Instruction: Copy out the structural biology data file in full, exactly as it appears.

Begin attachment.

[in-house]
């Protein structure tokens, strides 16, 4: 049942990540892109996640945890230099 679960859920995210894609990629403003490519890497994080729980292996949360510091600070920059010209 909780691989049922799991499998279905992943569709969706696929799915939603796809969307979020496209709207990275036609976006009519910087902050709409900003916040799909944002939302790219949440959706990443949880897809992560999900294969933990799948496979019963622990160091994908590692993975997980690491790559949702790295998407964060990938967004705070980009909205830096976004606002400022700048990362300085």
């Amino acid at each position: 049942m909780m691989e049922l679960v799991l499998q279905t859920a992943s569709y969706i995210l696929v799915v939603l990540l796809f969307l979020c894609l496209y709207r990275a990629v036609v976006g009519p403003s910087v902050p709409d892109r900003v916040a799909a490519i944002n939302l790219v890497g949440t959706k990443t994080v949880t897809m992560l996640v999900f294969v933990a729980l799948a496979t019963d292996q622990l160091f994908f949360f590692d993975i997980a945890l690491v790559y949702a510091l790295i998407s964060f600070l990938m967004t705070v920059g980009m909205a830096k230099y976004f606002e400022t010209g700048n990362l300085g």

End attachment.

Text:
[in-house]
């Protein structure tokens, strides 16, 4: 049942990540892109996640945890230099 679960859920995210894609990629403003490519890497994080729980292996949360510091600070920059010209 909780691989049922799991499998279905992943569709969706696929799915939603796809969307979020496209709207990275036609976006009519910087902050709409900003916040799909944002939302790219949440959706990443949880897809992560999900294969933990799948496979019963622990160091994908590692993975997980690491790559949702790295998407964060990938967004705070980009909205830096976004606002400022700048990362300085």
């Amino acid at each position: 049942m909780m691989e049922l679960v799991l499998q279905t859920a992943s569709y969706i995210l696929v799915v939603l990540l796809f969307l979020c894609l496209y709207r990275a990629v036609v976006g009519p403003s910087v902050p709409d892109r900003v916040a799909a490519i944002n939302l790219v890497g949440t959706k990443t994080v949880t897809m992560l996640v999900f294969v933990a729980l799948a496979t019963d292996q622990l160091f994908f949360f590692d993975i997980a945890l690491v790559y949702a510091l790295i998407s964060f600070l990938m967004t705070v920059g980009m909205a830096k230099y976004f606002e400022t010209g700048n990362l300085g």